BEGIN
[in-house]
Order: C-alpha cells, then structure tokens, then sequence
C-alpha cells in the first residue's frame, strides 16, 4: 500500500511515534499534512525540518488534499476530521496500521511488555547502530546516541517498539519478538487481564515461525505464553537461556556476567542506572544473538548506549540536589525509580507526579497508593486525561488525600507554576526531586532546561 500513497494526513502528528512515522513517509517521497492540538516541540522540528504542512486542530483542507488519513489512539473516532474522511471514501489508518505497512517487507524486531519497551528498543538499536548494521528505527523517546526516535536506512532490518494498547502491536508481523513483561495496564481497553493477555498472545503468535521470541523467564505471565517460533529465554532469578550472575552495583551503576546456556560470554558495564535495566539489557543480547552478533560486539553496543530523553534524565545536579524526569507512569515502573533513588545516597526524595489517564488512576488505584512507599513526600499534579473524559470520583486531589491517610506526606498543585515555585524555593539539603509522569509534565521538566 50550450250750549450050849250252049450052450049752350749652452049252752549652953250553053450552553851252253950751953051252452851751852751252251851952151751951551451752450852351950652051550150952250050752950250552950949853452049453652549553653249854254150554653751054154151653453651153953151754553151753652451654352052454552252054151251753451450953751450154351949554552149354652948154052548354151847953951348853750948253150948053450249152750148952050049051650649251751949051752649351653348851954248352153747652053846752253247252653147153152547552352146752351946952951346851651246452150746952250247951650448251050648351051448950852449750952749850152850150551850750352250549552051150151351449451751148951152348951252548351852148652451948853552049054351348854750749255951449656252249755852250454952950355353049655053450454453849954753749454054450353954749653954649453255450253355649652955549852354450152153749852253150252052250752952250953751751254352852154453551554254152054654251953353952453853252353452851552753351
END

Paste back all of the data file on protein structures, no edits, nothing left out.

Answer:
[in-house]
Order: C-alpha cells, then structure tokens, then sequence
C-alpha cells in the first residue's frame, strides 16, 4: 500500500511515534499534512525540518488534499476530521496500521511488555547502530546516541517498539519478538487481564515461525505464553537461556556476567542506572544473538548506549540536589525509580507526579497508593486525561488525600507554576526531586532546561 500513497494526513502528528512515522513517509517521497492540538516541540522540528504542512486542530483542507488519513489512539473516532474522511471514501489508518505497512517487507524486531519497551528498543538499536548494521528505527523517546526516535536506512532490518494498547502491536508481523513483561495496564481497553493477555498472545503468535521470541523467564505471565517460533529465554532469578550472575552495583551503576546456556560470554558495564535495566539489557543480547552478533560486539553496543530523553534524565545536579524526569507512569515502573533513588545516597526524595489517564488512576488505584512507599513526600499534579473524559470520583486531589491517610506526606498543585515555585524555593539539603509522569509534565521538566 50550450250750549450050849250252049450052450049752350749652452049252752549652953250553053450552553851252253950751953051252452851751852751252251851952151751951551451752450852351950652051550150952250050752950250552950949853452049453652549553653249854254150554653751054154151653453651153953151754553151753652451654352052454552252054151251753451450953751450154351949554552149354652948154052548354151847953951348853750948253150948053450249152750148952050049051650649251751949051752649351653348851954248352153747652053846752253247252653147153152547552352146752351946952951346851651246452150746952250247951650448251050648351051448950852449750952749850152850150551850750352250549552051150151351449451751148951152348951252548351852148652451948853552049054351348854750749255951449656252249755852250454952950355353049655053450454453849954753749454054450353954749653954649453255450253355649652955549852354450152153749852253150252052250752952250953751751254352852154453551554254152054654251953353952453853252353452851552753351